Kennedy Tranter, a Catholic senior who’s committed to UK, thought it was important for the Knights to prove they could overcome the Colts. She’d love to see them again, which won’t happen unless they meet in the state tournament.

“They’re always a great team to play and always challenge us,” Tranter said. “It’s good fun.”

Nearby challengers

Catholic annually can be counted upon as a threat to win the 11th Region, but it is by no means the only contender. In fact, the Knights might not even be the best team in town.

No. 4 Henry Clay defeated Lexington Catholic, 3-0, on Monday night. Sara Ueland got the hat trick for the unbeaten Blue Devils, but it was their backline that proved most intimidating in the early-season showdown.

“I get the glory because I got all the goals, but it was all their hard work shutting down their great forwards,” Ueland said. “Kennedy Tranter’s always fun to watch, unless she’s scoring on you, which isn’t fun.”

Henry Clay’s class of seniors, of which Ueland is a part, has gone 4-2 against the Knights, which ended their season in last year’s 11th Region finals. Monday night’s win was the biggest victory by either program in that stretch, but that won’t mean a lot come playoff time.

“I know they’re gonna be a different team when it comes the end of the season,” Henry Clay Coach Mebit Aragaw said of Lexington Catholic. “Hopefully we’ll minimize our mistakes and we’ll see how it goes.”

Tates Creek, rated eighth this week, is the last Lexington team to have taken the region and gone on to win state. The Commodores are 4-1, the lone loss coming to No. 21 Boyle County, a contender in the 12th Region. Creek missed the region tournament in Ally Tucker’s first season at the helm last year and for the third season in a row, so it doesn’t lack for motivation.

No. 19 Paul Laurence Dunbar has taken a couple of tough losses so far but the Bulldogs have been a steady challenger under Tom Morgan. Lexington Christian, sitting just outside the top 25, took a 6-0 punch to the chin from Catholic to open the season but hasn’t lost since. At the end of the day, whoever comes out of the 43rd District should be considered a legitimate threat to win the biggest trophy.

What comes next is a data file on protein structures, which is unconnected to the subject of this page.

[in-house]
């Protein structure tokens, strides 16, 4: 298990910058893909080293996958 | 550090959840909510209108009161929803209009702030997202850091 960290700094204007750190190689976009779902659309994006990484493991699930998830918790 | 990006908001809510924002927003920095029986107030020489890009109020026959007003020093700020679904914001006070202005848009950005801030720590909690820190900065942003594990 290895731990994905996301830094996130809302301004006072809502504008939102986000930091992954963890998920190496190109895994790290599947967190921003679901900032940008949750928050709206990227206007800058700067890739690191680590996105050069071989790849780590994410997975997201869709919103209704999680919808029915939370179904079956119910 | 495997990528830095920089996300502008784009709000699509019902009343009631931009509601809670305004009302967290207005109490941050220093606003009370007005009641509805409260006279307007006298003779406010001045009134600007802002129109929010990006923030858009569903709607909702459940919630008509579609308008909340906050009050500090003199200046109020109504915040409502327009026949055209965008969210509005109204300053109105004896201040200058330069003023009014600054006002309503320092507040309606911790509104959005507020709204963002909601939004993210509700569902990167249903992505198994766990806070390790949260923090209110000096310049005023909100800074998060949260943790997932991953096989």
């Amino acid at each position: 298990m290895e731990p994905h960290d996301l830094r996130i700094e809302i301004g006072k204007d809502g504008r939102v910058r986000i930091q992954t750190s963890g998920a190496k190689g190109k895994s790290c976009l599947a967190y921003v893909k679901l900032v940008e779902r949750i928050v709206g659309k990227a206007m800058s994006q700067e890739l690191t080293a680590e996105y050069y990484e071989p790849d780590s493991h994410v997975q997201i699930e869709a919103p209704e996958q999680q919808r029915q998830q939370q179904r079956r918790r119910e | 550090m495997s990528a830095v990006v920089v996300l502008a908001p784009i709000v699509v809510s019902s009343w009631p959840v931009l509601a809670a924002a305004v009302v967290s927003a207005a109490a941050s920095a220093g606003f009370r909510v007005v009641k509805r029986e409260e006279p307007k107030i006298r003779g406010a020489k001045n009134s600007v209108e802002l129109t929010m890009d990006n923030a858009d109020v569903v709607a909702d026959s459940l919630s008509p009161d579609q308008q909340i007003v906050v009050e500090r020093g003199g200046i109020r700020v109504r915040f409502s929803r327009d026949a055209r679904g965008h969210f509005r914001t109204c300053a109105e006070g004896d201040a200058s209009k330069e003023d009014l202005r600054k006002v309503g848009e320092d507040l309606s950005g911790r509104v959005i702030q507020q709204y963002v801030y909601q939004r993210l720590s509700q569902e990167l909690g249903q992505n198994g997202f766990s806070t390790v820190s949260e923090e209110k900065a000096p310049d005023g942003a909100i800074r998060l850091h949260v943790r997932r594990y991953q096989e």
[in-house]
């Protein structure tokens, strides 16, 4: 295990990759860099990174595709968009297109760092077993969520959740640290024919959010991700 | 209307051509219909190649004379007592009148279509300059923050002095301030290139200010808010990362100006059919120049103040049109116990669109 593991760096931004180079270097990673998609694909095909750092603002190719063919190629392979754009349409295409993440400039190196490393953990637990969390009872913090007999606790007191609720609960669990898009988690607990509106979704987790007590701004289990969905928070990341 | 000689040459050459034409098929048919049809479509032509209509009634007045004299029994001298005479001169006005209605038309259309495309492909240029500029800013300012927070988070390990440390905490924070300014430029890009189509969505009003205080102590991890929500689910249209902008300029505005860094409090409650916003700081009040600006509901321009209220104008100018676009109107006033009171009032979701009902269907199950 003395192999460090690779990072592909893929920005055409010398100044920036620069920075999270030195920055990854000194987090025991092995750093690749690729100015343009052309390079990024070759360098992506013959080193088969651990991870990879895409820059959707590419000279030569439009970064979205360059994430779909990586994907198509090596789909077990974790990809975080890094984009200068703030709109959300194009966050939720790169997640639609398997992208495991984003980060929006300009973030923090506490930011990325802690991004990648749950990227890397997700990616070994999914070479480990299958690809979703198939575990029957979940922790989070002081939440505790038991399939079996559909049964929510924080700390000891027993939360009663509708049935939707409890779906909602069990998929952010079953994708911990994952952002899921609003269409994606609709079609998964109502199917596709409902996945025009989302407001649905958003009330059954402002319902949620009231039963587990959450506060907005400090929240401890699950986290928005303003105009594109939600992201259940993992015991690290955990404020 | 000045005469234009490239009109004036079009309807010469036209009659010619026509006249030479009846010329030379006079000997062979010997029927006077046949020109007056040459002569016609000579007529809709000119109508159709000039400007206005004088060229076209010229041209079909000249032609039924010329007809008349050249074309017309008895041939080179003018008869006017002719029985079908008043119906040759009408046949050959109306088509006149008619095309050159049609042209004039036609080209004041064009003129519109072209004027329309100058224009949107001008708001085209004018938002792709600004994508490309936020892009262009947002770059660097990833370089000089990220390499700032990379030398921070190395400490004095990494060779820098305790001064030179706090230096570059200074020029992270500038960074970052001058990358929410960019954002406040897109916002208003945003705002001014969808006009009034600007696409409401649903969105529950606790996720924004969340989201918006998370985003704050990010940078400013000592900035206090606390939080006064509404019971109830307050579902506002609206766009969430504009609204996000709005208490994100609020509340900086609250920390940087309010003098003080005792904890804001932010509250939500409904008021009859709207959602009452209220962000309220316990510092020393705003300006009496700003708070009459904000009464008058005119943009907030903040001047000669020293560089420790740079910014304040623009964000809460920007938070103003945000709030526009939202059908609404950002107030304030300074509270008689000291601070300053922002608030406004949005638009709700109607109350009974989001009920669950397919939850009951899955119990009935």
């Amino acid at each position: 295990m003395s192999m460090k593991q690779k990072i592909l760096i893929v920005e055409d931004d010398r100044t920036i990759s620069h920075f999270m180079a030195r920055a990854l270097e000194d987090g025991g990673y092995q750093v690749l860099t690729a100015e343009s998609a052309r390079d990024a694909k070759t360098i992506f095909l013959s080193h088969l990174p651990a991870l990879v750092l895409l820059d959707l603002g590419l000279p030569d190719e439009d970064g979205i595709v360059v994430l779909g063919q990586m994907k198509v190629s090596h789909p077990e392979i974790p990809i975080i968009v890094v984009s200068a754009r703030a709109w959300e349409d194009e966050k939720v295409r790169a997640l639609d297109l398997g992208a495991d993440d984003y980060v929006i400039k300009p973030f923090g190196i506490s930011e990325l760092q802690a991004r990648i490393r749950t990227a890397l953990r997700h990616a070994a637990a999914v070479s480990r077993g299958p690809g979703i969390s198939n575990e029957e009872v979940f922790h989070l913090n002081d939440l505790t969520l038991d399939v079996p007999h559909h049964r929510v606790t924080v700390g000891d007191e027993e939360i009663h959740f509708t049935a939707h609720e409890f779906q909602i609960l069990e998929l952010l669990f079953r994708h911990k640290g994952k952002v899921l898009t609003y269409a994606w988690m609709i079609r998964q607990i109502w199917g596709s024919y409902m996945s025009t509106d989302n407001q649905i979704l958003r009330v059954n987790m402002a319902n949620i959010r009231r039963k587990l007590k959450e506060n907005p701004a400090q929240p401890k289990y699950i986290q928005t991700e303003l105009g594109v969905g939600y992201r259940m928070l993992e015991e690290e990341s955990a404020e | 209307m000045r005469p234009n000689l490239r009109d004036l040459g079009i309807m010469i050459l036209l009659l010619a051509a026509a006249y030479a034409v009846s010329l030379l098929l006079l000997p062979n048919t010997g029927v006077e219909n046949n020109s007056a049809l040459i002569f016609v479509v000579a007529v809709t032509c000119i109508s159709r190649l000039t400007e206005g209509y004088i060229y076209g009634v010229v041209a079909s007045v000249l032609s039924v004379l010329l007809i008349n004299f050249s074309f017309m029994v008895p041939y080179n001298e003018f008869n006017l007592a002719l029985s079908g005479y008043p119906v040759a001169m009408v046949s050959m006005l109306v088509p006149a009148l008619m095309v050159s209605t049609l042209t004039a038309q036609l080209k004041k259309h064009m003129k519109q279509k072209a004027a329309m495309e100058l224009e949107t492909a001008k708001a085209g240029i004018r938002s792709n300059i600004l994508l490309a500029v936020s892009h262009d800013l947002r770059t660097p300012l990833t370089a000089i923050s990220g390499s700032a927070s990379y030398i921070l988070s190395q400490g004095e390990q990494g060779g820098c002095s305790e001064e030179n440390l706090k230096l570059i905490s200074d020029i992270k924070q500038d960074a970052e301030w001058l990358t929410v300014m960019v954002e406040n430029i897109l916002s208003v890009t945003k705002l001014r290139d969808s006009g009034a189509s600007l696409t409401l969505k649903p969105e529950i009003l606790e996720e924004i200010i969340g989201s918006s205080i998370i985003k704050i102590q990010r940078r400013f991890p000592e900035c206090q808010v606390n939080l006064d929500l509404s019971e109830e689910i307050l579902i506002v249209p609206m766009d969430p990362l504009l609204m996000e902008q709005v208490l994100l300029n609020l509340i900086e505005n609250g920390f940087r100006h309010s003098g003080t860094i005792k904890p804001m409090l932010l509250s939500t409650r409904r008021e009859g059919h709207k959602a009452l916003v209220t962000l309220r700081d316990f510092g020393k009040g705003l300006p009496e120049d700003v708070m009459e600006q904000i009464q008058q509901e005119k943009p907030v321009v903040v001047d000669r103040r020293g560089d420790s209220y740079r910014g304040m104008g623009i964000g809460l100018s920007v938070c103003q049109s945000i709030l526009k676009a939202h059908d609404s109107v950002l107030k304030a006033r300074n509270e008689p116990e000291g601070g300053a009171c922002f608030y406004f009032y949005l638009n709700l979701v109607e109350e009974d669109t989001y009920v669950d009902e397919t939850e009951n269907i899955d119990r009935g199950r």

Looking elsewhere

Despite its abundant in-season success, Central Kentucky has yielded a girls’ soccer titlist only four times: Lafayette (1992), Lexington Catholic (2002), Tates Creek (2012) and West Jessamine (2016). With 200-plus teams from 16 regions vying for the same trophy, as well as past trends, the odds are this year’s champ won’t be from the area.

Sacred Heart (No. 1 in the Maher Rankings) has one of the better paths to another state title. It has owned its nearest competitors in the 7th Region, Assumption and Manual, in the last four seasons, going 9-1-1 against the pair in that time. The Valkyries haven’t lost a district game since 2011.

No. 3 Notre Dame has played in six consecutive state tournaments and returned 17 underclassmen (10 juniors) from a squad that lost to West Jessamine on penalty kicks in the first round of last year’s state tournament. No. 14 Highlands, also a 9th Region contender, has been on the rise and is also among the state’s best.

A region west of Louisville has never produced a state champ, but Owensboro Catholic annually trots out a squad capable of making a deep run and is ranked second. The Greenwood squad that beat West Jessamine has a sophomore, Anna Haddock, who eventually will play for a strong Division I program and contend for Miss Soccer honors in 2019. The Gators are ranked sixth.

So what do we know right now a month into the season? Not much, admittedly. A whole lot could change between now and the start of the postseason on Oct. 8.

You can count on one thing: The picture’s probably only gonna get murkier.

Josh Moore: 859-231-1307, @HLpreps